A Coleraine soldier killed in Afghanistan on Remembrance Sunday last year was “one of the best”, an inquest has heard.
Ranger Aaron McCormick, 22, was caught in a blast while out on patrol in the Nad’e Ali area of Helmand province.
The soldier, from 1st Battalion, The Royal Irish Regiment (1st Bn, RIR), had been helping clear improvised explosive devices (IEDs) when he was killed.
His death on November 14 came as Prince William flew into Camp Bastion with Defence Secretary Dr Liam Fox for a service of remembrance.
Ranger McCormick, from Macosquin, was known as Vallon Man, the soldier in a patrol who carries the mine detector.
Sergeant Peter Keogh, who led the patrol, told the inquest in Trowbridge, Wiltshire, that a line of stones had been left near their checkpoint, which they believed to be the work of local residents identifying the location of an IED.
The patrol went to investigate, and Ranger McCormick lay on the floor to examine the area for around five minutes.
Sgt Keogh, who was close behind when the device went off, said: “I remember watching at the time. He shifted his weight. He did something. He moved and the device functioned.
“I was just behind him. I was blown off my feet.”
He added that there was “a large bang” and then he lost sight of him.
“My initial concern was that he was gone. I started shouting his name. The guys behind me said he was over the wall.”
When asked if there was any sign of life when the patrol found Ranger McCormick, Sgt Keogh replied “no, there was not”. His body was then evacuated to Camp Bastion, where his death was confirmed.
Ranger Gavin Edgar, who was behind Sgt Keogh, told the inquest that shortly before the fatal blast Ranger McCormick had laughed after hearing a separate explosion several kilometres away.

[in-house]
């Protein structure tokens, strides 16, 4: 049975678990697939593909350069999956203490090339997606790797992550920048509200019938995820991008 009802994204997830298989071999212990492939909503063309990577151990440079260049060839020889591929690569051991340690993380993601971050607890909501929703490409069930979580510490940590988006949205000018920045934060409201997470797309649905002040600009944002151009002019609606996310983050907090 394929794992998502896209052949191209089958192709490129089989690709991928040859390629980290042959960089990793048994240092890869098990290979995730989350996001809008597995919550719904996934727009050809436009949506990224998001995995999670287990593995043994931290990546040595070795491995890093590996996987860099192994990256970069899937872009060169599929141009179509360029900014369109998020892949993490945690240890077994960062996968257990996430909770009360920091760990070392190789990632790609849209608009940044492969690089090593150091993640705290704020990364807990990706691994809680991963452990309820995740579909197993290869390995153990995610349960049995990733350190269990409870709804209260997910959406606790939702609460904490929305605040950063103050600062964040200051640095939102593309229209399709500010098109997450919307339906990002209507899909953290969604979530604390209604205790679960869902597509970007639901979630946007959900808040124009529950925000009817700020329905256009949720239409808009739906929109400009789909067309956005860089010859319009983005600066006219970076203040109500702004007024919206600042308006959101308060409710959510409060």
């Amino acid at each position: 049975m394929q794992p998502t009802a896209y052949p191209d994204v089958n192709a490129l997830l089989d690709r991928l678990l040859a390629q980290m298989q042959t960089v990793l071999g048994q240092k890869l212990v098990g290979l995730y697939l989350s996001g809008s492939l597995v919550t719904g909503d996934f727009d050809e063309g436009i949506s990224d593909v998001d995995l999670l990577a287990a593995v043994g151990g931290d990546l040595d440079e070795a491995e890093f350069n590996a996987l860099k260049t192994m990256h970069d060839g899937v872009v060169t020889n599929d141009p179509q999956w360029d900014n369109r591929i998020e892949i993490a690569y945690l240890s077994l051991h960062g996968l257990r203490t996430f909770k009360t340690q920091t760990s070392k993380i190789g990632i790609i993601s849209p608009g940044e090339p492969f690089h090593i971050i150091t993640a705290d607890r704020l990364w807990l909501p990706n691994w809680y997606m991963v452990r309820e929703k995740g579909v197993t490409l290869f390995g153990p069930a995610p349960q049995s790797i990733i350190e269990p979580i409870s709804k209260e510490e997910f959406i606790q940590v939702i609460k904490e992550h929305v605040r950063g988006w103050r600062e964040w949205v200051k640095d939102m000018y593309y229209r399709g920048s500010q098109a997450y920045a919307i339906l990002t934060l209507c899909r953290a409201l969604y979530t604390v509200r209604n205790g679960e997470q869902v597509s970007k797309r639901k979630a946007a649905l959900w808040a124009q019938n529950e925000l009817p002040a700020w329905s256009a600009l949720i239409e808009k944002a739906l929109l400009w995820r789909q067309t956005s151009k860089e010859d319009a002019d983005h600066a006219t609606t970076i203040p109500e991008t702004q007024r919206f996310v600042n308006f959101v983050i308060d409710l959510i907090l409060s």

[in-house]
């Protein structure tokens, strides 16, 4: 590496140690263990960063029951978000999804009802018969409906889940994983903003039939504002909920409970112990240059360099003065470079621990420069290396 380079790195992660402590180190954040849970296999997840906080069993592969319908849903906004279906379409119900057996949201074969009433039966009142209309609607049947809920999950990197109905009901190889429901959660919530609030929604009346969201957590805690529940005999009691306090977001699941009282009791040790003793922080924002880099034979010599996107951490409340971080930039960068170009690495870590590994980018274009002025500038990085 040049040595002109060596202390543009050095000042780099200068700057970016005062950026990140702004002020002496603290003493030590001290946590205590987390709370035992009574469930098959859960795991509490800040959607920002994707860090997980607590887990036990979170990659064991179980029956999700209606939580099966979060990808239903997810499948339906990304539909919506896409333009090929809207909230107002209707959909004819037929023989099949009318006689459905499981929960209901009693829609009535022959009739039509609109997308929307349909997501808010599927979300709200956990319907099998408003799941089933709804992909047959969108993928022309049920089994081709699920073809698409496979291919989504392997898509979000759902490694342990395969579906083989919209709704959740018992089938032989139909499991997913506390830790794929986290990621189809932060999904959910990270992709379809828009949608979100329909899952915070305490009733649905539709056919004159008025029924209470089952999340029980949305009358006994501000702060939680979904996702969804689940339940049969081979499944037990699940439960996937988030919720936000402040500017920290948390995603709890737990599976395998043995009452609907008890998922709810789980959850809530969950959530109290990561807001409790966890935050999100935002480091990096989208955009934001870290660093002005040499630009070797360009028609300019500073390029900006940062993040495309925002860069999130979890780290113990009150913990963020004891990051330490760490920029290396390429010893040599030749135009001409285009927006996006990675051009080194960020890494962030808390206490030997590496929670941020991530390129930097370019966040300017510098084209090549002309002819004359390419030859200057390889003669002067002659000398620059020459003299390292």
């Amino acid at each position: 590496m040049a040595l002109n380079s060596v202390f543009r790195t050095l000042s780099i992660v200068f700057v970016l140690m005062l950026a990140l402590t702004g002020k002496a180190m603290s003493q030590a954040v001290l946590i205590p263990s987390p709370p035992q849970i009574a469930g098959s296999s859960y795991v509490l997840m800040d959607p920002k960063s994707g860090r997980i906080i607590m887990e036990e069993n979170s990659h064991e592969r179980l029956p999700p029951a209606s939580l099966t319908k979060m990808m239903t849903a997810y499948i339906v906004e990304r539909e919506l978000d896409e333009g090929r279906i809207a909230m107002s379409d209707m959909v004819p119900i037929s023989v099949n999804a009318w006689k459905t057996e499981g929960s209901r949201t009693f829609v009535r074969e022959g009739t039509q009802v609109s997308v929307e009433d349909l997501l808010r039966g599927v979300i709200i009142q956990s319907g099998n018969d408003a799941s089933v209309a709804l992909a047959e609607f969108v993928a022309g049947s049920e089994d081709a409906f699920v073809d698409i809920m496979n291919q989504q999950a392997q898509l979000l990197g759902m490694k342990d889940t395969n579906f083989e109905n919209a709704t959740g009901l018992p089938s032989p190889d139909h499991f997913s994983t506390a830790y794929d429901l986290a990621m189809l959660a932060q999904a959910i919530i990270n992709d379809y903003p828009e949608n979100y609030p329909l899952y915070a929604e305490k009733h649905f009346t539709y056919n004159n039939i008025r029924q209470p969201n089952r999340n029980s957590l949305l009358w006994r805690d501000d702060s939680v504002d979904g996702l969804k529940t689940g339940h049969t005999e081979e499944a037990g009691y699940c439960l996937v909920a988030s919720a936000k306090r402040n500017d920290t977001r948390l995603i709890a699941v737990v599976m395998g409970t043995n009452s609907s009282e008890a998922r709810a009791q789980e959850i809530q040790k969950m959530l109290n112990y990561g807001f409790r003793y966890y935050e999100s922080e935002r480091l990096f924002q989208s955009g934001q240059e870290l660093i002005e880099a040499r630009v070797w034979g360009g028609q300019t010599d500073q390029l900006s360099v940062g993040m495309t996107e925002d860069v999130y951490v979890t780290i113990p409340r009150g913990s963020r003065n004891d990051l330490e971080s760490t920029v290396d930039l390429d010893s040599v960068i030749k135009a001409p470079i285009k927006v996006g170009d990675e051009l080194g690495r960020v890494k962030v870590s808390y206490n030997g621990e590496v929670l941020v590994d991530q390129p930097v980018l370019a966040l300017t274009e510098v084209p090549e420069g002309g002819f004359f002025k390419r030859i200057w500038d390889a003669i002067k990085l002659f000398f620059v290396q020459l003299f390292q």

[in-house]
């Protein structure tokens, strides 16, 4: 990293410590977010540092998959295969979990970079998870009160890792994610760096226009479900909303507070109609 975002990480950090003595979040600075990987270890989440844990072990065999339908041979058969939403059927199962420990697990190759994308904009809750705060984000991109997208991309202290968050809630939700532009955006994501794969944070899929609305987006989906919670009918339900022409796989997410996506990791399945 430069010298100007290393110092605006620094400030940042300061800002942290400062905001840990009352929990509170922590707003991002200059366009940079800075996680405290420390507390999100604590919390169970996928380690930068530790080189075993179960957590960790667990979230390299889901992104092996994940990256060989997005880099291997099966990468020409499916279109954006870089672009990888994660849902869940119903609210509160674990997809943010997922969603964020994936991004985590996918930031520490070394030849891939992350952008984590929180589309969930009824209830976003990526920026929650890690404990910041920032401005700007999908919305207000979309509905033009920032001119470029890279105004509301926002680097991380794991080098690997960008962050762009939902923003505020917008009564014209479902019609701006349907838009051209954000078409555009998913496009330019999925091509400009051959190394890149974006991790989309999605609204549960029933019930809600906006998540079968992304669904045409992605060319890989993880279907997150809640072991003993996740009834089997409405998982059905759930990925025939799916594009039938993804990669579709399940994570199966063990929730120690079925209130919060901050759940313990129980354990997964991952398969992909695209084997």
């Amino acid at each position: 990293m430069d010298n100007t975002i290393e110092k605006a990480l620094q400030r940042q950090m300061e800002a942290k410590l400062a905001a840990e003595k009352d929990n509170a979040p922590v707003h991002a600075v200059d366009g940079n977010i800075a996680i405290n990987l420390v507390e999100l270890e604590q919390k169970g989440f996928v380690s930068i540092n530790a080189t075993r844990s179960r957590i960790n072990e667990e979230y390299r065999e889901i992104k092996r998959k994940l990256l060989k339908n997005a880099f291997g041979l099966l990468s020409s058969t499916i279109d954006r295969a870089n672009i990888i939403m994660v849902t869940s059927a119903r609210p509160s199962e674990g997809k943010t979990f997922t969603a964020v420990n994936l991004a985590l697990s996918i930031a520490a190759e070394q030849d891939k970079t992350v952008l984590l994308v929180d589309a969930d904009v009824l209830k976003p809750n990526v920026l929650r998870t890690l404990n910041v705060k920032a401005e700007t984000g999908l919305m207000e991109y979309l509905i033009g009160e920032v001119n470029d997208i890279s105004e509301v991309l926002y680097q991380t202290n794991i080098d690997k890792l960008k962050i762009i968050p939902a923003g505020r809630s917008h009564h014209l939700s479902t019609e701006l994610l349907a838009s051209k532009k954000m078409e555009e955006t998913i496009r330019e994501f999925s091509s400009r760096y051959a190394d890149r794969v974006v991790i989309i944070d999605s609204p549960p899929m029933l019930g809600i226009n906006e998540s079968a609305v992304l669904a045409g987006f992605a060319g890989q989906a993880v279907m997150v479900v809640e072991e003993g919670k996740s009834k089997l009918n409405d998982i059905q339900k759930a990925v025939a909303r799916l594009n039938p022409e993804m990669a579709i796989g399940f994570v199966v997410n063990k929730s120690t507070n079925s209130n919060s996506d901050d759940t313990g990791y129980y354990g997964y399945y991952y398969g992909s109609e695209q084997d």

An explosives expert said the device was “a low metal content pressure plate IED” which was “operated sadly by the victim making contact with the pressure plate”.
A post-mortem found cause of death to be blast injuries.
Pathologist Russell Delaney said the injuries were non-survivable: “There was nothing that his colleagues could have done to save him.”
Sgt Keogh paid tribute to Ranger McCormick and told his parents, Lesley and Margaret, who attended the inquest: “Mr and Mrs McCormick, I’m really sorry for what’s happened. If I could trade places with Aaron I would.
“There is not a day that goes by when I don’t remember him. He was a friend and a colleague. He was one of the best.”
David Ridley, coroner for Wiltshire and Swindon, recorded a verdict of unlawful killing while on service in Afghanistan.
Speaking at the time of her son’s death, Mrs McCormick said: “We were so proud of Aaron and stood by him knowing the commitment he gave to everything he wanted to do.
“Of course we were concerned and anxious but we all supported him. Aaron was the perfect son, brother and uncle.
“He gave so much of himself in everything he did and he loved to be here with his family and friends. He also loved being with his many friends in the Royal Irish Regiment.
“His brother Michael, sisters Tammy and Carrie-Ann are shattered and feel such a loss. And there’s also his niece, four-year-old Tamara, who carries Aaron’s photograph proudly telling everyone it’s her uncle.”
Lieutenant Colonel Colin Weir MBE, com manding officer, 1st Bn, RIR, said: “Ranger Aaron McCormick was the epitome of the Irish Infantry soldier: tough; selfless; good-humoured and full of compassion.
“Today, there is a gap in our ranks which no ordinary man could fill. He was the best of his country and we mourn his loss.”
Ranger McCormick was a Star Wars fan, and his fellow soldiers nicknamed him Jedi.
He left behind his parents, two sisters, brother and his girlfriend.